Lasting Memories

Maxwell Arnold
Feb. 18, 1919-May 24, 2013
Portola Valley, California

Maxwell Arnold, a 50-year resident of Portola Valley and an award-winning writer and producer of political, social cause, and commercial advertising, died May 24 at Stanford Hospital after a brief illness. He was 94.

One of the original Mad Men, ?Bud? Arnold began his half-century-long career in the early 1950s, joining San Francisco?s Guild, Bascom and Bonfigli as a copywriter and eventually becoming a vice president and creative director. The West Coast agency helped lead the move away from traditional ads solemnly praising the product, and Arnold?s work was especially noted for its irreverent wit, clever story lines, and striking visuals. Arnold also became known as an expert in the growing field of political advertising and headed the creative team that produced GB&B?s groundbreaking ads for John F. Kennedy?s 1960 presidential campaign. The enormous impact these had on future political commercials was perhaps the most singular achievement of his long career. His papers on the campaign can be accessed at the Stanford University library.

In 1965, GB&B merged with Madison Avenue?s Dancer Fitzgerald Sample, and Mr. Arnold became vice president and creative director in charge of DFS?s West Coast operations. In 1970 he left DFS to open the Maxwell Arnold Agency, with a mission statement dedicating 20 percent of the agency?s time, talent, and resources to fighting war, racism, waste, and poverty. His new agency?s pro bono productions included two of the most famous anti?Vietnam War ads, ?Our President was Angry, So the Bach Mai Hospital in Hanoi was Destroyed? (print) and ?Mother Bombs? (television). He helped beat Big Oil with his ads for California?s Proposition 20, the Coastal Zone Preservation Act, and did pro bono work for Ralph Nader?s consumer action movement and Cesar Chavez?s United Farm Workers, among many others. His efforts for social justice earned him a lifetime achievement award from the NAACP.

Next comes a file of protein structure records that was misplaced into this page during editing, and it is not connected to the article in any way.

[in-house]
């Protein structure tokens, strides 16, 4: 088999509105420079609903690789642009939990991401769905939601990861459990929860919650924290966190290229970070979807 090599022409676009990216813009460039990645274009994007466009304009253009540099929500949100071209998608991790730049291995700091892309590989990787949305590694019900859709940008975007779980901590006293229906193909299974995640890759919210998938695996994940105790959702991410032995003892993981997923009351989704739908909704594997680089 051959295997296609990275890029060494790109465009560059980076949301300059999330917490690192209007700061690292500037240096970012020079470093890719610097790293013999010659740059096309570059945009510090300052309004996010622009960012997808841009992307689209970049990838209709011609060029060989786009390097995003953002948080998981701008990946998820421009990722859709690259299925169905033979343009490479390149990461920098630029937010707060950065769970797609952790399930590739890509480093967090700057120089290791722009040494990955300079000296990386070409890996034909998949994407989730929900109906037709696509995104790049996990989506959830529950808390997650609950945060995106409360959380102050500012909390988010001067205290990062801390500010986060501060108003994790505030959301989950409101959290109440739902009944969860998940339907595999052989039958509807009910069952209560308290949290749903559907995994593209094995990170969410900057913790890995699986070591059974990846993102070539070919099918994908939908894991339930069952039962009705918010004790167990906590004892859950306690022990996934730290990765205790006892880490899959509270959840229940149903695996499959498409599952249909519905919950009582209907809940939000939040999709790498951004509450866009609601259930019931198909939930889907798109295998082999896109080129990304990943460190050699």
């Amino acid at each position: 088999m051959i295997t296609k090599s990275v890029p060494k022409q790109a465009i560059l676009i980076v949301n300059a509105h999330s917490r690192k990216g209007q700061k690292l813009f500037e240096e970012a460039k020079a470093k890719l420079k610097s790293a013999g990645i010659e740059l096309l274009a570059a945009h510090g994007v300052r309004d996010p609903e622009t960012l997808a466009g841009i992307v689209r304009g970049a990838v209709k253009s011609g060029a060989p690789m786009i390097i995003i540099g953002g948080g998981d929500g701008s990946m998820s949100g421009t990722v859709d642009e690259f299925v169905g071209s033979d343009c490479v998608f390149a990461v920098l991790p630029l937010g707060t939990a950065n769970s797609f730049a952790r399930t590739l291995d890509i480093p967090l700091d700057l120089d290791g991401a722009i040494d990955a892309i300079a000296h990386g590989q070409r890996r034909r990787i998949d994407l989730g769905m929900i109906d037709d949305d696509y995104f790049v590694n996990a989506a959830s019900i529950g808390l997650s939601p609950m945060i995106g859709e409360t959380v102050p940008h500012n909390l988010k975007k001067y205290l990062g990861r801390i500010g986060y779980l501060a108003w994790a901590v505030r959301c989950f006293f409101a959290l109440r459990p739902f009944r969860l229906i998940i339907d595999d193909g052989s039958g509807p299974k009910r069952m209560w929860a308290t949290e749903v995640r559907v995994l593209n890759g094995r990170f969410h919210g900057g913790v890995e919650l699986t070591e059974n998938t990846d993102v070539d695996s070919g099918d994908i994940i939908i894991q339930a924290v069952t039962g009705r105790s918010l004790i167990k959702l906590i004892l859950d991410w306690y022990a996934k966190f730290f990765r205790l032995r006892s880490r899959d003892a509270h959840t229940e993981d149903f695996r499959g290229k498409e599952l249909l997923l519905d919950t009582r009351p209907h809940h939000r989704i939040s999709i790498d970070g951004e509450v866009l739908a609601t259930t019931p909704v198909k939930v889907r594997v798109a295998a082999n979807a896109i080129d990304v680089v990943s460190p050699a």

He also ran campaigns for progressive candidates for national and California state offices, notably U.S. Representative Pete McCloskey, in McCloskey?s original bid for Congress in 1967?he beat Shirley Temple Black in an upset?and his presidential primary challenge of Richard Nixon in 1972. In search of a voice-over appropriate to the gritty antiwar, liberal Republican, he decided to skip the professional actors and use his own. His gravelly, Midwestern-inflected tones proved so compelling that soon he was signed up for other agencies? ads, becoming the voice for Bank of the West and Saturn, among others. For several years Macy?s broadcast his reading of ?The Night Before Christmas? at their animal adoption displays.

His commercial clients included many local stars: Domaine Chandon, the Clift Hotel, the Embarcadero Center, Golden Gate Transit, and his beloved San Francisco Giants.

His life was as multifaceted as his career. He was born in San Francisco in 1919 but grew up in Minneapolis, back when Minnesota was still the Winnemac of Sinclair Lewis. When he was 15 the family moved to Boston, where he and his brother Richard fell hard for New England, the Red Sox, oysters, and jazz?beginning a lifetime?s collection of classic recordings long before jazz was in mainstream stores by knocking on the doors of private homes, asking startled residents if they had any discs they?d be willing to sell: Jelly Roll, Willie the Lion, Fats.